IT’S one of the most common parental gripes – that children spend too much time in front of a screen.
But new research suggests films and video games not only encourage reading, they help introduce young people to more demanding books.
A survey of more than 420,000 schoolchildren, including 20,000 in Scotland, found almost all the most-loved books of 2012-13 also exist as films, apps or video games.
According to What Kids are Reading, a report by Professor Keith Topping of Dundee University, the most popular books are two Harry Potter novels and Suzanne Collins’ Catching Fire, in the Hunger Games trilogy.
But the research also found that novels such as The Hobbit, published in 1937, have found a larger audience thanks to film adaptations.
The largest annual survey of British children’s reading habits found that other forms of media encouraged younger children to take on books an average of 2.4 years above their reading age.
Initial findings from the report, to be published in its entirety next month, show children of primary school age are not only taking on books above their age range, but reading with accuracy and a high level of understanding.
Dirk Foch, managing director of educational software company Renaissance Learning, which published the report’s findings, said: “The importance of reading for pleasure and its positive impact on literacy standards cannot be overstated. These results demonstrate that it’s all about motivation and challenge.
“There may also be some good news for parents who are concerned about the dominance of technology in children’s lives.
“In an increasingly multimedia world, these findings suggest technology can support literacy, rather than act as a distraction.
“Children are clearly drawn to characters, concepts and authors they have seen in games, films, TV ads and promotional tie-ups and if this helps widen and challenge their reading choices, then so much the better.”
Along with the Harry Potter books, the list of top novels also includes JRR Tolkien’s The Hobbit and The Fellowship of the Ring from the Lord of the Rings trilogy. Other entries include fantasy novels Inheritance by Christopher Paolini, The Lost Hero by Rick Riordan and science fiction novel Divergent by Veronica Roth.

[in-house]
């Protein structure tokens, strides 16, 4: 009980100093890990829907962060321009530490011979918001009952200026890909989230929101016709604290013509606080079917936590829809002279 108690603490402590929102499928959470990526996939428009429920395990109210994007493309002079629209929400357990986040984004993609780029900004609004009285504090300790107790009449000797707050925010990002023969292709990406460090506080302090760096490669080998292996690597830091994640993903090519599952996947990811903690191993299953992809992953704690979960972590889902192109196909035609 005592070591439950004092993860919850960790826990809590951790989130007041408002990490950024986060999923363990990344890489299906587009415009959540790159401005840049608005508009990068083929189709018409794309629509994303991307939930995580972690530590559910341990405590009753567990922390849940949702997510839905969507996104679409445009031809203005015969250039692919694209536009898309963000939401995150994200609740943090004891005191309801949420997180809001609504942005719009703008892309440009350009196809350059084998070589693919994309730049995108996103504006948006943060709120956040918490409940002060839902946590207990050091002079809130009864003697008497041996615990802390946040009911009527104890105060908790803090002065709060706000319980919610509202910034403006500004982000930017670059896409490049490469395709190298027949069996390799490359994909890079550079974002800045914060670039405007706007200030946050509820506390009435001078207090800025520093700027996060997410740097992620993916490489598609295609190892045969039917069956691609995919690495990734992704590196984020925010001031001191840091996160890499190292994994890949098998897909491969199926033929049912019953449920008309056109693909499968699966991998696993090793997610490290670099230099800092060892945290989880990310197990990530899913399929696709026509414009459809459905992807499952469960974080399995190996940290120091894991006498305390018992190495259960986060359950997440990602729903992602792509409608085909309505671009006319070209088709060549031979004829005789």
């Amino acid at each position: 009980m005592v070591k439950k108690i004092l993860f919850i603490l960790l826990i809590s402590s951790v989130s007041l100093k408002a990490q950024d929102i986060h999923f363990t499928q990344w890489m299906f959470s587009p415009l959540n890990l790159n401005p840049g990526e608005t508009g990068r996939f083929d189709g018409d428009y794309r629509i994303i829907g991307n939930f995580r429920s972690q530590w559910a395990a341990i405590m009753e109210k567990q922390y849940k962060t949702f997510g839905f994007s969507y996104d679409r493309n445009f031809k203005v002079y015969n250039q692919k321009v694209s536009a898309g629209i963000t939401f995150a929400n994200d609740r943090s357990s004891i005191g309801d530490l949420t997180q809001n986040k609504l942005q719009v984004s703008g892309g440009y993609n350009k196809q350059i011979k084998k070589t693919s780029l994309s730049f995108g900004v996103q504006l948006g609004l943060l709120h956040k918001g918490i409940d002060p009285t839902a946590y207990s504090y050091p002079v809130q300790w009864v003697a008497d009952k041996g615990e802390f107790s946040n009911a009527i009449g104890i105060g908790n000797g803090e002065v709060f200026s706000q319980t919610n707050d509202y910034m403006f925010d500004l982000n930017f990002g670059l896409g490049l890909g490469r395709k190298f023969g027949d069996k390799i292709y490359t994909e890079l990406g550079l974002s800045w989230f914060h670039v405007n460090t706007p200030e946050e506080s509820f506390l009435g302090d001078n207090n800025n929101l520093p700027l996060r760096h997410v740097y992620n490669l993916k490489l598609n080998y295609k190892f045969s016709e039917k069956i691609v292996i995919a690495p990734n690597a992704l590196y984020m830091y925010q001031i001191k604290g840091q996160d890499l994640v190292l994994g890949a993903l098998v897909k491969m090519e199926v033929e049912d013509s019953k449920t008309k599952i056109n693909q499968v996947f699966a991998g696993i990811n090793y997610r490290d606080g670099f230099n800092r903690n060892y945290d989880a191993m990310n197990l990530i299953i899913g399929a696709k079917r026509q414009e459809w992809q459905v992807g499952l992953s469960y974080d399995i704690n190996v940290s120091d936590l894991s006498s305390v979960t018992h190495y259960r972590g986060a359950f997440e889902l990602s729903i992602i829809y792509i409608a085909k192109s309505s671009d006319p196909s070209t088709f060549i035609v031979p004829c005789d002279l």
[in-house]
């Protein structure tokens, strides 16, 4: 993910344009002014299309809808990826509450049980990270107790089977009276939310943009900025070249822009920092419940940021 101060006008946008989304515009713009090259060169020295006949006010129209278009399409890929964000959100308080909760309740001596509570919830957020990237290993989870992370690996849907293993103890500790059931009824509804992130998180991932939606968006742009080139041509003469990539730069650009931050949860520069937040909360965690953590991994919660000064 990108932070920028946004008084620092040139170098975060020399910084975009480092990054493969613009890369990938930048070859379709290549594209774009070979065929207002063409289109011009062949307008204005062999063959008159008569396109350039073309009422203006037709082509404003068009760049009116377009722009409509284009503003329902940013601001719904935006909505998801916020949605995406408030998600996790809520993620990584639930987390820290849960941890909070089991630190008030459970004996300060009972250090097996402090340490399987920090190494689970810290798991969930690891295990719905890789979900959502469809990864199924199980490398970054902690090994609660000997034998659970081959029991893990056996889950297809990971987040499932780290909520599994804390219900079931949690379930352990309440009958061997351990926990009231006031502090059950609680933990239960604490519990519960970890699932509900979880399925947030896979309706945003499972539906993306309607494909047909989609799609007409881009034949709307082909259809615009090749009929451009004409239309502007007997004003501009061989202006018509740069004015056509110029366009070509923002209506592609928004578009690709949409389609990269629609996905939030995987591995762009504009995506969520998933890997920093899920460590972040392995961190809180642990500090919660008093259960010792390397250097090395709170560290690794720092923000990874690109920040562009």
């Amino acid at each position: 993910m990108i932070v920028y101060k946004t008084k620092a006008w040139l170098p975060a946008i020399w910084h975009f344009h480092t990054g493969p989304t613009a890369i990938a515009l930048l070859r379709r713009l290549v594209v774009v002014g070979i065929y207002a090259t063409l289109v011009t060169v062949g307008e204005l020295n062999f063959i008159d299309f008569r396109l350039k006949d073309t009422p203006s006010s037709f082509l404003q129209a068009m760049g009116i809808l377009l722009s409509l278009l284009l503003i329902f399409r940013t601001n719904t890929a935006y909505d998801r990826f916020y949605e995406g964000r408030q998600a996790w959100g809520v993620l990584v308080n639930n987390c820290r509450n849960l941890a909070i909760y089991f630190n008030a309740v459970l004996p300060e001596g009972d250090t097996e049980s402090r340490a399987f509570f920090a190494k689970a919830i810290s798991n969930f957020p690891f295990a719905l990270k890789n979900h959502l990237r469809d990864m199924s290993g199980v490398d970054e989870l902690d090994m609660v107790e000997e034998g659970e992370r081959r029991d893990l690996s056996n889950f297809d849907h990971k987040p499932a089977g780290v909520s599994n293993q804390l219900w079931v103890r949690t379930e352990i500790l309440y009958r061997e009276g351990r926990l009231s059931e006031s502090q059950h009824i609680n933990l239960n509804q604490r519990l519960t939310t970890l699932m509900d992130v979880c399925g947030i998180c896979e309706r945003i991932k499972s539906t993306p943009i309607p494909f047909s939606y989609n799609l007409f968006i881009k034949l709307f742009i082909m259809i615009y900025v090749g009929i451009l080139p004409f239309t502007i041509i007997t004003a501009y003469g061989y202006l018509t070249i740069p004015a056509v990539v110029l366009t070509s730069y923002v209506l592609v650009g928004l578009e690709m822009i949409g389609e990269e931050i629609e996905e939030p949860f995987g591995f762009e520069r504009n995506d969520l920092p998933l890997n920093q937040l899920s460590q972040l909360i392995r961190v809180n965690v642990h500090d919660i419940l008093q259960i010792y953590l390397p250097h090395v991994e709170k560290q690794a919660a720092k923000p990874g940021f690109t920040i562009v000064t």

Prof Topping said: “We cannot assume that children see the film and then want to read the book, because the opposite may be true. Would books like The Hobbit be on the favourites lists if there were no films? The answer is yes – we know this because The Hobbit was high on the lists before the first film came out. However, since the first film came out The Hobbit has risen up the lists and become even more popular. So films certainly do give a book added value for children.”
But Marc Lambert, chief executive of the Scottish Book Trust, questioned the report’s findings. “Just because a child might be led to read the relevant book after having watched the film or played the game does not mean in itself that that film or game, and the hours in front of a screen watching or playing it, does not limit the imagination,” he said.
“There are, for instance, many academic studies which show that long hours regularly spent by children in front of a screen drastically reduces a child’s attention span and ability to focus on problems, concepts and issues – hardly the stuff of enhanced creativity.
“This survey tells us very little about the supposed merits of technology; if anything, it is a measure of how deeply commodified children’s lives are and how effective marketing is likely to affect their choices.”
Last month, the triennial Programme for International Student Assessment found the performance of Scottish school pupils in reading had stalled, with mean scores roughly in line with those recorded when the exercise was last carried out in 2009.
However, while Scotland continues to lag behind leading nations such as China, Japan and Korea, it still outperforms the rest of the UK in reading.